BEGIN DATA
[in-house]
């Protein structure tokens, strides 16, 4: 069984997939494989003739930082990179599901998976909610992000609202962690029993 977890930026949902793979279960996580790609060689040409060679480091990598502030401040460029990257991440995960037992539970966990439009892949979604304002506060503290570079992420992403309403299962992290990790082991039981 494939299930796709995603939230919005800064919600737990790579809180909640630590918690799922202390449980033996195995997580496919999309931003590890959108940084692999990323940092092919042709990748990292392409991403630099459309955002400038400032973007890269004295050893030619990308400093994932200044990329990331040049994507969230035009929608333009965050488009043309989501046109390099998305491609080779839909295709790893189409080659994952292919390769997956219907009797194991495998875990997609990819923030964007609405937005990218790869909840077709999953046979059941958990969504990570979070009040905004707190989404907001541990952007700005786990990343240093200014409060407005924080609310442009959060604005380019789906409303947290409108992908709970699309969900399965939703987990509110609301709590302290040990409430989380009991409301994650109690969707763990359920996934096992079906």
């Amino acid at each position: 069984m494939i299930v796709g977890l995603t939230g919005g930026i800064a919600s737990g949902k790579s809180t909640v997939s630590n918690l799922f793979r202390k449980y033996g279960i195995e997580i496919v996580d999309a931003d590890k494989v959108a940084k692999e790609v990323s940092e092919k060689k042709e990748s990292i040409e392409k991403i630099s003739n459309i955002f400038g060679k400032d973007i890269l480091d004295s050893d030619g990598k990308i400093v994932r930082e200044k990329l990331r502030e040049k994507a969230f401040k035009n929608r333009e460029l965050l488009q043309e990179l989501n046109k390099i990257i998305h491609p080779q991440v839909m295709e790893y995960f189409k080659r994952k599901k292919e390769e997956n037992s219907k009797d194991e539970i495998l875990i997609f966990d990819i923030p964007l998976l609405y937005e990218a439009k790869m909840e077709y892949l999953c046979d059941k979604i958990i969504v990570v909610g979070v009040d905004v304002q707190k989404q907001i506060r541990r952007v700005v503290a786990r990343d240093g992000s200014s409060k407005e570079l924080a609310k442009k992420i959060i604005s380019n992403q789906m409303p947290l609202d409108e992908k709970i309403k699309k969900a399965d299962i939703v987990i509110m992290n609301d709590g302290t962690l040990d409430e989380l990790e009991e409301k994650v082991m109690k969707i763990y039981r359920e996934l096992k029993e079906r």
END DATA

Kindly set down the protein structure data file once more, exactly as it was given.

[in-house]
């Protein structure tokens, strides 16, 4: 069984997939494989003739930082990179599901998976909610992000609202962690029993 977890930026949902793979279960996580790609060689040409060679480091990598502030401040460029990257991440995960037992539970966990439009892949979604304002506060503290570079992420992403309403299962992290990790082991039981 494939299930796709995603939230919005800064919600737990790579809180909640630590918690799922202390449980033996195995997580496919999309931003590890959108940084692999990323940092092919042709990748990292392409991403630099459309955002400038400032973007890269004295050893030619990308400093994932200044990329990331040049994507969230035009929608333009965050488009043309989501046109390099998305491609080779839909295709790893189409080659994952292919390769997956219907009797194991495998875990997609990819923030964007609405937005990218790869909840077709999953046979059941958990969504990570979070009040905004707190989404907001541990952007700005786990990343240093200014409060407005924080609310442009959060604005380019789906409303947290409108992908709970699309969900399965939703987990509110609301709590302290040990409430989380009991409301994650109690969707763990359920996934096992079906």
């Amino acid at each position: 069984m494939i299930v796709g977890l995603t939230g919005g930026i800064a919600s737990g949902k790579s809180t909640v997939s630590n918690l799922f793979r202390k449980y033996g279960i195995e997580i496919v996580d999309a931003d590890k494989v959108a940084k692999e790609v990323s940092e092919k060689k042709e990748s990292i040409e392409k991403i630099s003739n459309i955002f400038g060679k400032d973007i890269l480091d004295s050893d030619g990598k990308i400093v994932r930082e200044k990329l990331r502030e040049k994507a969230f401040k035009n929608r333009e460029l965050l488009q043309e990179l989501n046109k390099i990257i998305h491609p080779q991440v839909m295709e790893y995960f189409k080659r994952k599901k292919e390769e997956n037992s219907k009797d194991e539970i495998l875990i997609f966990d990819i923030p964007l998976l609405y937005e990218a439009k790869m909840e077709y892949l999953c046979d059941k979604i958990i969504v990570v909610g979070v009040d905004v304002q707190k989404q907001i506060r541990r952007v700005v503290a786990r990343d240093g992000s200014s409060k407005e570079l924080a609310k442009k992420i959060i604005s380019n992403q789906m409303p947290l609202d409108e992908k709970i309403k699309k969900a399965d299962i939703v987990i509110m992290n609301d709590g302290t962690l040990d409430e989380l990790e009991e409301k994650v082991m109690k969707i763990y039981r359920e996934l096992k029993e079906r």